Children are in contact with local environments, which may affect respiratory symptoms and allergic sensitization. We aimed to assess the effect of the environment and the walkability surrounding schools on lung function, airway inflammation and autonomic nervous system activity. Data on 701 children from 20 primary schools were analysed. Lung function, airway inflammation and pH from exhaled breath condensate were measured. Pupillometry was performed to evaluate autonomic activity. Land use composition and walkability index were quantified within a 500 m buffer zone around schools. The proportion of effects explained by the school environment was measured by mixed-effect models. We found that green school areas tended to be associated with higher lung volumes (FVC, FEV1 and FEF25-75%) compared with built areas. FVC was significantly lower in-built than in green areas. After adjustment, the school environment explained 23%, 34% and 99.9% of the school effect on FVC, FEV1, and FEF25-75%, respectively. The walkability of school neighbourhoods was negatively associated with both pupil constriction amplitude and redilatation time, explaining -16% to 18% of parasympathetic and 8% to 29% of sympathetic activity. Our findings suggest that the environment surrounding schools has an effect on the lung function of its students. This effect may be partially mediated by the autonomic nervous system.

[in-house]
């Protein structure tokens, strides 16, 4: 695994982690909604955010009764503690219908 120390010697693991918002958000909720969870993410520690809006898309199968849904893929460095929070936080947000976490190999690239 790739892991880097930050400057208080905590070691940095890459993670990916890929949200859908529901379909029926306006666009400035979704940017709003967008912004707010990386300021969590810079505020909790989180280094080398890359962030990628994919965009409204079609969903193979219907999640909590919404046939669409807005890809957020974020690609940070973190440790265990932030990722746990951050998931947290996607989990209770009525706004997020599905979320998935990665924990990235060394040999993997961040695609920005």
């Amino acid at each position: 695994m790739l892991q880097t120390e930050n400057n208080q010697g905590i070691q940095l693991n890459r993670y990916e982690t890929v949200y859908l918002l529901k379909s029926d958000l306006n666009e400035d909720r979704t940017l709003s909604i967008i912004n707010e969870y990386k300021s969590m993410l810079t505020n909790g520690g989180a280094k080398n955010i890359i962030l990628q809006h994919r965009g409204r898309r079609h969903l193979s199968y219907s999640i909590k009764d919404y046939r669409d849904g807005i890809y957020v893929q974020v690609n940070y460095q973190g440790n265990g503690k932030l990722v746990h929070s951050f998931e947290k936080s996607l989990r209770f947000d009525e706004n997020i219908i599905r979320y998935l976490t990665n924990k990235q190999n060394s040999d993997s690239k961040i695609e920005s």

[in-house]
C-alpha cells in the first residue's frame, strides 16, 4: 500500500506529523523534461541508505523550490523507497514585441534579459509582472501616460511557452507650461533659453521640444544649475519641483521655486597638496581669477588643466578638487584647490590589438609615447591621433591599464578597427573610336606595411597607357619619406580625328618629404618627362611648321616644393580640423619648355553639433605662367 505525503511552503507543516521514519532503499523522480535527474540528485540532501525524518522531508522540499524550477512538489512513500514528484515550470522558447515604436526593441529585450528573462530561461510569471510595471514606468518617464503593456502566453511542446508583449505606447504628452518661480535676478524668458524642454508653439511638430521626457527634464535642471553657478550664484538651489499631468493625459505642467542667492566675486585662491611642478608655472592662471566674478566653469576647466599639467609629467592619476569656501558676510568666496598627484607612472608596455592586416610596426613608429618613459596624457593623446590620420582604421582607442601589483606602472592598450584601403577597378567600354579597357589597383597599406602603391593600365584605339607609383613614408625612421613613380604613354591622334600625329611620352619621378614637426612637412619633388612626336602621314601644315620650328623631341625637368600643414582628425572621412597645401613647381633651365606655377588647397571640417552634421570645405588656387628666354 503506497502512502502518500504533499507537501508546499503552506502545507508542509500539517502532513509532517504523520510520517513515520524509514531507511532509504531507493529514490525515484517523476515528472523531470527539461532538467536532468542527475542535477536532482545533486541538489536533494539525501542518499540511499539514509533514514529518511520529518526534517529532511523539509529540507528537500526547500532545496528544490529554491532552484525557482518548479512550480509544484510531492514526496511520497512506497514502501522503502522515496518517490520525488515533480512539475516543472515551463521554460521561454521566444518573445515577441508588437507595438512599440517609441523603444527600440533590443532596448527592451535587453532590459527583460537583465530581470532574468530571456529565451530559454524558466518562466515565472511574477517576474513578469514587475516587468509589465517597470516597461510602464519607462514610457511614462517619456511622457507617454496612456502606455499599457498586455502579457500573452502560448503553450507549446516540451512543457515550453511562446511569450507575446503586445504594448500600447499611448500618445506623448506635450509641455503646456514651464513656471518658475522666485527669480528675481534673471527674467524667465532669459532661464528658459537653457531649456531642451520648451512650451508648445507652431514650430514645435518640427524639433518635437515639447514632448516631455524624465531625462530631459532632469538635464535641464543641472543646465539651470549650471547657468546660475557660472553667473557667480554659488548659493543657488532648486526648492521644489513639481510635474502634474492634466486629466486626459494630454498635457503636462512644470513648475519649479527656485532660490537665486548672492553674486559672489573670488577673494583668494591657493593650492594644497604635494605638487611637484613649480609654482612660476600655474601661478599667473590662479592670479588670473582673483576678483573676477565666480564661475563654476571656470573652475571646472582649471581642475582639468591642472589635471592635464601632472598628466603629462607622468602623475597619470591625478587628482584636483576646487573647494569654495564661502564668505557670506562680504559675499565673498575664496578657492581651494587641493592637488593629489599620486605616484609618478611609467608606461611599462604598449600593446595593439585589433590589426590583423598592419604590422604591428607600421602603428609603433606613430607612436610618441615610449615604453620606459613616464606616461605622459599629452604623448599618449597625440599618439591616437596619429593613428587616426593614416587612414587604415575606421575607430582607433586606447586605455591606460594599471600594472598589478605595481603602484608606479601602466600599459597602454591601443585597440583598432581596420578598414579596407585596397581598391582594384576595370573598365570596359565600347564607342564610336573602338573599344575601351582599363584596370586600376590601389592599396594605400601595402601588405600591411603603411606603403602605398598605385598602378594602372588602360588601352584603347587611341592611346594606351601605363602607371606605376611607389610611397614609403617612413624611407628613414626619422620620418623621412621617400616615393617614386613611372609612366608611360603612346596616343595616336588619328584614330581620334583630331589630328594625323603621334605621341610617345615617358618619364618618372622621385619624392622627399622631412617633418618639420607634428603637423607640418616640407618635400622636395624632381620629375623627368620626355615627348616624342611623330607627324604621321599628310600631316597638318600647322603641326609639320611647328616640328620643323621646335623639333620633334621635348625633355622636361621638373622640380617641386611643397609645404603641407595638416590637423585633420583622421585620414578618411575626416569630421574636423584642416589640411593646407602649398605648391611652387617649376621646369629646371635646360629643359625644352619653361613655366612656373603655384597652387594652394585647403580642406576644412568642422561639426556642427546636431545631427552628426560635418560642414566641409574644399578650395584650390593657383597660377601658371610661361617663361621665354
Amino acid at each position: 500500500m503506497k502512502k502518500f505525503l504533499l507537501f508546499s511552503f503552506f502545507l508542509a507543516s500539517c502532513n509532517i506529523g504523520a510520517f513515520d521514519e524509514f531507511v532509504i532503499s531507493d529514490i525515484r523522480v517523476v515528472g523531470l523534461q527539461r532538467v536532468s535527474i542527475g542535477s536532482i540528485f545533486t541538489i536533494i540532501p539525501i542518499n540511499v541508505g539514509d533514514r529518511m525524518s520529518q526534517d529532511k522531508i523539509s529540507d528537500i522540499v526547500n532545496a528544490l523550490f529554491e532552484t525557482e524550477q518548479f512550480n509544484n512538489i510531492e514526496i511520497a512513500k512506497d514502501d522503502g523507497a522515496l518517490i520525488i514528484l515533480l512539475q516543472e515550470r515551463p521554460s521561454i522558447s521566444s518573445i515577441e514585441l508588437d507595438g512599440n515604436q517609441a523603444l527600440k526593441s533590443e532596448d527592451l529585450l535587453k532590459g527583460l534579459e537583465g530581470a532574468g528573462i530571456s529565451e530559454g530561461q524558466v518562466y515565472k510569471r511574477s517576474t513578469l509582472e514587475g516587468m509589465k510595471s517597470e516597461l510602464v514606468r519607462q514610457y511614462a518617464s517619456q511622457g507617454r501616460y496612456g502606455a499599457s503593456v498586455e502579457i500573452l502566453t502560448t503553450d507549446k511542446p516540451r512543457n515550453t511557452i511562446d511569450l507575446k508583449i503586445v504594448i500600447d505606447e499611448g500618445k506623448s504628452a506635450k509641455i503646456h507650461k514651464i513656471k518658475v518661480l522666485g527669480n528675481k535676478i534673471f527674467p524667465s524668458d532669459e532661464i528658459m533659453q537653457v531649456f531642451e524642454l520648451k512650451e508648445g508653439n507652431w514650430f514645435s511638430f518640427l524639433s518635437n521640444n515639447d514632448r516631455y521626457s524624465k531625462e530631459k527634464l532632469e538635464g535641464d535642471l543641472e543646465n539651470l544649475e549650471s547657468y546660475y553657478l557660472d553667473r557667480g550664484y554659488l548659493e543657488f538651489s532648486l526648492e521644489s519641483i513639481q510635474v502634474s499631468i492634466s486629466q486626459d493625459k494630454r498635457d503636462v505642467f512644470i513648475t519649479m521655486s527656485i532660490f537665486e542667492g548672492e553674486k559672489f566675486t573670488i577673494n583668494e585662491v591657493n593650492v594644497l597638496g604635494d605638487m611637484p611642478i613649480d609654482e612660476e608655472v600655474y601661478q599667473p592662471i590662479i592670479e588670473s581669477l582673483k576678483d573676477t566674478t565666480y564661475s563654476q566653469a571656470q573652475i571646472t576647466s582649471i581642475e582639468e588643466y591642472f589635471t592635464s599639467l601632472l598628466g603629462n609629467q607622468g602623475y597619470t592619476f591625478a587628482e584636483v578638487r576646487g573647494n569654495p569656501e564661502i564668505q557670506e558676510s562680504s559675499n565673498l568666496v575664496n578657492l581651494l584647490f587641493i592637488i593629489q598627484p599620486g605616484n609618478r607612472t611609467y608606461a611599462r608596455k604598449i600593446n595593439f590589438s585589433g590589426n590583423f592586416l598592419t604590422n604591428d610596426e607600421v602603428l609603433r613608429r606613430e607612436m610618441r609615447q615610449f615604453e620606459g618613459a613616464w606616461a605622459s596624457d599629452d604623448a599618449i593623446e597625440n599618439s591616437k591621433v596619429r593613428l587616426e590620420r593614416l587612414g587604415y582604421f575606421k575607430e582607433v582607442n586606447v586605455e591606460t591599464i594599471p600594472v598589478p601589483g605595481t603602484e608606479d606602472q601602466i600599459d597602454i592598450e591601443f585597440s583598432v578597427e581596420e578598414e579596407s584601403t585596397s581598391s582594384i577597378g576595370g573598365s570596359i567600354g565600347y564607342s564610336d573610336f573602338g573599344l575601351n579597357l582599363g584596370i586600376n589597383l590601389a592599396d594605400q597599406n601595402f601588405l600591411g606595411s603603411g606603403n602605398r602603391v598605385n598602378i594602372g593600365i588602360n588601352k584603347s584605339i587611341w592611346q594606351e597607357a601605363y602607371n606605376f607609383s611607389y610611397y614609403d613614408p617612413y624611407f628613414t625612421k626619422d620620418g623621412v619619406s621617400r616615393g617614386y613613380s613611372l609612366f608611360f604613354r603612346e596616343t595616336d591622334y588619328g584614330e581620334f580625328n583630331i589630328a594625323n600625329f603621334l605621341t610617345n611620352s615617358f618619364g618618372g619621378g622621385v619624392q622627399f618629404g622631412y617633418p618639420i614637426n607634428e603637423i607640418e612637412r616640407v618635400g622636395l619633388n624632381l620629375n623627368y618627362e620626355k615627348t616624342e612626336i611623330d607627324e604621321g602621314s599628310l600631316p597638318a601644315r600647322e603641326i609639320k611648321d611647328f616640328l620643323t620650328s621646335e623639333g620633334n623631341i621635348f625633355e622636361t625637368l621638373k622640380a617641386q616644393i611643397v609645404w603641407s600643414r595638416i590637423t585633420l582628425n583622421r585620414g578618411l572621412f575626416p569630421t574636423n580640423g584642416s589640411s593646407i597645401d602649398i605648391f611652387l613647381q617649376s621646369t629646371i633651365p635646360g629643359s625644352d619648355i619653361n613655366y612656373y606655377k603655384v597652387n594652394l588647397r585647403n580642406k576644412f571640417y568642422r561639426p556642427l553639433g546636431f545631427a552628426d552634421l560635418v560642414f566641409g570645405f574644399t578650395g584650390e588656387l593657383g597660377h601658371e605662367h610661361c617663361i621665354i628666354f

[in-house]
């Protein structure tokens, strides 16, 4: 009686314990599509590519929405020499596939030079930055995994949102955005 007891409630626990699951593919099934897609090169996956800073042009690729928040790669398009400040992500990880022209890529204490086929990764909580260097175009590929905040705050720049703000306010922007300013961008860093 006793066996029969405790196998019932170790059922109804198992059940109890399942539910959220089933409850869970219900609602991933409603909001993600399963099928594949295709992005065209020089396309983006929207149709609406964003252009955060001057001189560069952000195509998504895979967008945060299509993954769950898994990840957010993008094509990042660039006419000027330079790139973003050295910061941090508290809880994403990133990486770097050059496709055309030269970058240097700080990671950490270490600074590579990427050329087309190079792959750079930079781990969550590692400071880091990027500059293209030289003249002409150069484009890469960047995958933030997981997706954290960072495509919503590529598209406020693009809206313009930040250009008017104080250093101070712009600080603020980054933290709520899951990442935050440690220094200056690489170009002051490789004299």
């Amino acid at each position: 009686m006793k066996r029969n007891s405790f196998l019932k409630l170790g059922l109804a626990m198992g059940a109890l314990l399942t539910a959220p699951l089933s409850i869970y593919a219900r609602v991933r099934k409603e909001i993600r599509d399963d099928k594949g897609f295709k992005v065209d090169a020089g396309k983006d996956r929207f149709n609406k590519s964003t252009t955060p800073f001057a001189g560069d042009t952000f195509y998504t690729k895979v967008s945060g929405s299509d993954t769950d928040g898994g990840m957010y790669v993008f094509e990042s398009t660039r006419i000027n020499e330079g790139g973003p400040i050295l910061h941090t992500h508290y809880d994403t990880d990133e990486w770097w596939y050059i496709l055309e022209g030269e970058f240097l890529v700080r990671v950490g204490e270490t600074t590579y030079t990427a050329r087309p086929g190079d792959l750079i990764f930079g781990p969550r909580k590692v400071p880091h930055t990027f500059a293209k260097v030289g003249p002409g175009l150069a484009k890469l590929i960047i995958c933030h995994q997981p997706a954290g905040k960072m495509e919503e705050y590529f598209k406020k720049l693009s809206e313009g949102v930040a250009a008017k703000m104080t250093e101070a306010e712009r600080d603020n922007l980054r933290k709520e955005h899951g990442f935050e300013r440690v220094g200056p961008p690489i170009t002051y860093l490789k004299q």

• Timonen, Hilkka; Aurela, Minna; Carbone, Samara; Saarnio, Karri; Frey, Anna; Saarikoski, Sanna; Teinilä, Kimmo; Kulmala, Markku; Hillamo, Risto (2014)
    Concentration and composition of the fine particulate matter (PM) was measured using various online methods for 13 months in an urban, background area in Helsinki, Finland. Seasonal differences were found for ions and carbonaceous compounds. Biomass burning was found to increase inorganic ion and elemental carbon (EC) concentrations in winter, whereas organic carbon (OC) contribution was highest during summer due to secondary aerosol formation. Diurnal cycles, with maxima between 06:00 and 09:00, were recorded for EC and nitrate due to traffic emissions. In addition, the concentrations measured with the online and offline PM sampling devices were compared using regression analysis. In general, a good agreement (r(2) = 0.60-0.95) was found. During the year-long measurements, on average 65% of PM2.5 was identified by submicron chemical analyses (ions, OC, EC). As compared with filter measurements, the high resolution measurements provided important data on short pollution plumes and diurnal changes.
  • Olascoaga Gracia, Beñat; Juurola, Eija; Pinho, Paulo; Lukes, Petr; Halonen, Liisa; Nikinmaa, Eero; Back, Jaana; Porcar-Castell, Albert (2014)
  • Kurppa, Mona; Roldin, Pontus; Strömberg, Jani Juhani; Balling, Anna; Karttunen, Sasu; Kuuluvainen, Heino; Niemi, Jarkko V.; Pirjola, Liisa; Rönkkö, Topi; Timonen, Hilkka; Hellsten, Antti; Järvi, Leena (2020)